Sunday, September 23, 2018

What did Donald Trump do today?

He lied about hiring Rod Rosenstein.

Trump appeared on the AM radio show Geraldo in Cleveland this morning and claimed that Attorney General Jeff Sessions, and not him, had hired Rod Rosenstein. “I was not involved in that process, because, you know, they go out and they get their own deputies, and the people that work in the department. And Jeff Sessions hired him.”

This is false on several levels. The president of the United States is the head of the executive branch and all its employees, regardless of whether hiring authority is delegated through other departments. 

But Rosenstein's job, Deputy Attorney General, is high enough in the DOJ hierarchy that Trump himself, as president, nominated him. Trump made that announcement the very next day after he fired Obama administration holdover Sally Yates from the same position. In fact, Rosenstein was nominated for that position well before Sessions himself was confirmed.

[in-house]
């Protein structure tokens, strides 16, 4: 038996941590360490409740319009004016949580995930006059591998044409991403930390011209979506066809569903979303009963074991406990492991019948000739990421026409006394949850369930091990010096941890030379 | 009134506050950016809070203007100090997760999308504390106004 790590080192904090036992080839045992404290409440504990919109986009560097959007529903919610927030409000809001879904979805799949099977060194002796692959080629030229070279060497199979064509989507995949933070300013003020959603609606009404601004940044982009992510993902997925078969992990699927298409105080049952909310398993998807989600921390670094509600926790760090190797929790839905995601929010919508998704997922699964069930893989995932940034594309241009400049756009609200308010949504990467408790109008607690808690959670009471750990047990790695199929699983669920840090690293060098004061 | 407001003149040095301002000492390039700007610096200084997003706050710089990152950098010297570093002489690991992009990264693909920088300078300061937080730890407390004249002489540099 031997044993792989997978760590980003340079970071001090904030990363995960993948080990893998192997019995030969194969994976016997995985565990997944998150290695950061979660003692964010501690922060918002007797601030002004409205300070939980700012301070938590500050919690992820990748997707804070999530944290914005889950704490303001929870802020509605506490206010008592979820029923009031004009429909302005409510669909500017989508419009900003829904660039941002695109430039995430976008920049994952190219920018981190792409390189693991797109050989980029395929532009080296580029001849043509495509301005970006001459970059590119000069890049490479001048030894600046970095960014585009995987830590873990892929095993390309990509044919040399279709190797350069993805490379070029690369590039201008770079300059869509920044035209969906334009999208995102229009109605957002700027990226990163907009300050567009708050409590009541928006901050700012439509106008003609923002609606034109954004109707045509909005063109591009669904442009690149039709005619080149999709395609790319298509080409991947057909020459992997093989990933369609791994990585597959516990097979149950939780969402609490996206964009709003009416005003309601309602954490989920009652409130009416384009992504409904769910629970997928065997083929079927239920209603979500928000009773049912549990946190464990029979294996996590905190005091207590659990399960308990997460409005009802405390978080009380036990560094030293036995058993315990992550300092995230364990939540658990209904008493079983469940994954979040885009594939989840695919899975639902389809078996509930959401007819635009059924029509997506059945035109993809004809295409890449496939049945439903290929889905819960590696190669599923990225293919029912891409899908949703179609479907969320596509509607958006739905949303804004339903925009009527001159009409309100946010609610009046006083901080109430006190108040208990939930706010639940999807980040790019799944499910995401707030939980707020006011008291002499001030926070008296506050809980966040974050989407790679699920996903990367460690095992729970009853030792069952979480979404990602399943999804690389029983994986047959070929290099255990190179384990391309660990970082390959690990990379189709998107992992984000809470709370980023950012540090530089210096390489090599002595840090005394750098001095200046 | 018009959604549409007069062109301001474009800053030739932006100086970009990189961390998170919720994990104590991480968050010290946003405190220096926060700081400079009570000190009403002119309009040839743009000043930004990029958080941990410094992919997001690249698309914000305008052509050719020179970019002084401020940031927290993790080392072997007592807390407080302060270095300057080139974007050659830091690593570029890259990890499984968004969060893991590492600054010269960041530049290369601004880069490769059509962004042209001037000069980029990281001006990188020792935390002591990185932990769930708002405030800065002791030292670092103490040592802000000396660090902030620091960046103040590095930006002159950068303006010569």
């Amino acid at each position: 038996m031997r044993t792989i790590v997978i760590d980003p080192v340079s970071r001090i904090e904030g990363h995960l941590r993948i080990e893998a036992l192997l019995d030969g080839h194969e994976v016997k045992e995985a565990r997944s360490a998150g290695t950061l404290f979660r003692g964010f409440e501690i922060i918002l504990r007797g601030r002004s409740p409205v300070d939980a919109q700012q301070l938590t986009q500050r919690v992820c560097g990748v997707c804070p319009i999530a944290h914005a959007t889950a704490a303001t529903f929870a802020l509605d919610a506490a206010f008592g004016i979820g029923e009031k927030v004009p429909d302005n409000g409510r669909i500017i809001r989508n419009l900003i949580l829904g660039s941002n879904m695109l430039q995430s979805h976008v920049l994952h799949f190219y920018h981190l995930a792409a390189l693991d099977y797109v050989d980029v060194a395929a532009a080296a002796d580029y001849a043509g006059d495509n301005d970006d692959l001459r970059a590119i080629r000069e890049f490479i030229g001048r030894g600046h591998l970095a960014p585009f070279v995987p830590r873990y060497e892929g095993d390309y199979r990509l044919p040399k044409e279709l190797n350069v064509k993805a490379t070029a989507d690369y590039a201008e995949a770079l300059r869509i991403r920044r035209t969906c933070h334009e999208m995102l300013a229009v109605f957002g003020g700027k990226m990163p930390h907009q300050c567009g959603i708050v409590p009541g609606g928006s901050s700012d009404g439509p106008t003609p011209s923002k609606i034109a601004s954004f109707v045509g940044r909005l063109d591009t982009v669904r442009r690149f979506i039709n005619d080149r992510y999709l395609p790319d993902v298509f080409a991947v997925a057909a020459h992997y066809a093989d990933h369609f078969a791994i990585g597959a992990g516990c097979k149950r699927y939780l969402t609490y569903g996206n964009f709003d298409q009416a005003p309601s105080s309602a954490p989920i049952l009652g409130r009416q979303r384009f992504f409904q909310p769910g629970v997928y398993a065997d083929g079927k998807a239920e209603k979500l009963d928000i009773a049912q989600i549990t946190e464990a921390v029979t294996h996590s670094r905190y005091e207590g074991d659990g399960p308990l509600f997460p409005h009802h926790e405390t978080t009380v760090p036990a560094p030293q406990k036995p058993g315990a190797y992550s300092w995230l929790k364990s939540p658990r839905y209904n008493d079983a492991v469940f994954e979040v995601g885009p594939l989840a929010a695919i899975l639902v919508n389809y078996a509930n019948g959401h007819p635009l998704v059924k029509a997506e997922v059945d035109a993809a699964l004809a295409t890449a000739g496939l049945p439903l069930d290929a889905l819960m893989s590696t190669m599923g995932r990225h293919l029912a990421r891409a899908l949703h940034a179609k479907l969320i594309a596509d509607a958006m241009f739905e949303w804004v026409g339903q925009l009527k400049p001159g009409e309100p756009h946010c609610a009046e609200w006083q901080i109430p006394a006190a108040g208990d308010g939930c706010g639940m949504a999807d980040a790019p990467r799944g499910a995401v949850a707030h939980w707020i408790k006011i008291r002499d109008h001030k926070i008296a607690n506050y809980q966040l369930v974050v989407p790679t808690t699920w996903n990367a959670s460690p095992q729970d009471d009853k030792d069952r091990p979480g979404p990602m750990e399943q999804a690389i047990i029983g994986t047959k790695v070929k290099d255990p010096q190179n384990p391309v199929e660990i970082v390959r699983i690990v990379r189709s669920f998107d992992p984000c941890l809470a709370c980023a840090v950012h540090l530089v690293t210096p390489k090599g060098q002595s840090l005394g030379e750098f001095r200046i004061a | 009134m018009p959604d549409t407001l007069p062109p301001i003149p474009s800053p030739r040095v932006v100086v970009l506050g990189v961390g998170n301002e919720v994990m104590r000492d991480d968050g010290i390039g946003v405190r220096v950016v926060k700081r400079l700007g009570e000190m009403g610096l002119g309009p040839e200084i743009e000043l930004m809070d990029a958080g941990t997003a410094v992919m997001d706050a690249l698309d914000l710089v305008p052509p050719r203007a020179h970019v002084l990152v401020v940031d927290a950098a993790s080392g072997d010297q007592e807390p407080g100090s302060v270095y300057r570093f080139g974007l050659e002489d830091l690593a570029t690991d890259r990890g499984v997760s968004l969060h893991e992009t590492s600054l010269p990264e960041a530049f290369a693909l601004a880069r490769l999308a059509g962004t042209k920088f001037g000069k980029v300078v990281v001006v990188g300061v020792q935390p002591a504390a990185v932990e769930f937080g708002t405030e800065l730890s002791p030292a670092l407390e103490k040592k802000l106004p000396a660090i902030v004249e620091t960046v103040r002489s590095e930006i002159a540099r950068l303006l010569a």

Even ignoring that, Trump's insistence on absolute personal loyalty meant that every hire, no matter how junior, needed to survive his scrutiny--and not all of them did. Less than a month into his term, Trump forced the firing of Shermichael Singleton, a Republican staffer who had just begun work as an aide to Trump's HUD secretary, Ben Carson.

There is a larger political and dimension to attacks on Rosenstein for Trump. In his attempts to evade scrutiny of his connections to the Putin regime, Trump has insisted that he is the victim of a partisan "deep state" conspiracy. But all of the most significant figures in the Russia investigation--Sessions, Rosenstein, James Comey prior to his firing, and Robert Mueller--are lifelong Republicans.

So what?

  • Even seemingly trivial lies are beneath the dignity of the presidency.
  • Presidents should take responsibility for their actions.